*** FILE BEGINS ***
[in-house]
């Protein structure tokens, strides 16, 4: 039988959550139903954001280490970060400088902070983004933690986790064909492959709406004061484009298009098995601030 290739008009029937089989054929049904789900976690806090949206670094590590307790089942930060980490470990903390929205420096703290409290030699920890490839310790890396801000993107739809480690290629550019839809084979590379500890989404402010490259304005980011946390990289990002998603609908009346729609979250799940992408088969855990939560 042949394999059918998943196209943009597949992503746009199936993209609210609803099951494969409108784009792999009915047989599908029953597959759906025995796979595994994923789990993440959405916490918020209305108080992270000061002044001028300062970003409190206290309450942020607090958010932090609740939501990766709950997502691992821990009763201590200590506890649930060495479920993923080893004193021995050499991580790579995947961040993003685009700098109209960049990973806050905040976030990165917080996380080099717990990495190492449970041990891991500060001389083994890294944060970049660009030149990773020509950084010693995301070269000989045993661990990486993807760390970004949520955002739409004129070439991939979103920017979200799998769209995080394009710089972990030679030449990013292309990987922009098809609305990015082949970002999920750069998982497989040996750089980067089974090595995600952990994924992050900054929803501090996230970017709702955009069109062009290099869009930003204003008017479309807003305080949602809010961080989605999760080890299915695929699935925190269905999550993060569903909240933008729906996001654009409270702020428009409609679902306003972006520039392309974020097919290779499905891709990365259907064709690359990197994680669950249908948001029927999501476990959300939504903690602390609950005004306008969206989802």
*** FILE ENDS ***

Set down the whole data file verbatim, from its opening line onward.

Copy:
[in-house]
């Protein structure tokens, strides 16, 4: 039988959550139903954001280490970060400088902070983004933690986790064909492959709406004061484009298009098995601030 290739008009029937089989054929049904789900976690806090949206670094590590307790089942930060980490470990903390929205420096703290409290030699920890490839310790890396801000993107739809480690290629550019839809084979590379500890989404402010490259304005980011946390990289990002998603609908009346729609979250799940992408088969855990939560 042949394999059918998943196209943009597949992503746009199936993209609210609803099951494969409108784009792999009915047989599908029953597959759906025995796979595994994923789990993440959405916490918020209305108080992270000061002044001028300062970003409190206290309450942020607090958010932090609740939501990766709950997502691992821990009763201590200590506890649930060495479920993923080893004193021995050499991580790579995947961040993003685009700098109209960049990973806050905040976030990165917080996380080099717990990495190492449970041990891991500060001389083994890294944060970049660009030149990773020509950084010693995301070269000989045993661990990486993807760390970004949520955002739409004129070439991939979103920017979200799998769209995080394009710089972990030679030449990013292309990987922009098809609305990015082949970002999920750069998982497989040996750089980067089974090595995600952990994924992050900054929803501090996230970017709702955009069109062009290099869009930003204003008017479309807003305080949602809010961080989605999760080890299915695929699935925190269905999550993060569903909240933008729906996001654009409270702020428009409609679902306003972006520039392309974020097919290779499905891709990365259907064709690359990197994680669950249908948001029927999501476990959300939504903690602390609950005004306008969206989802």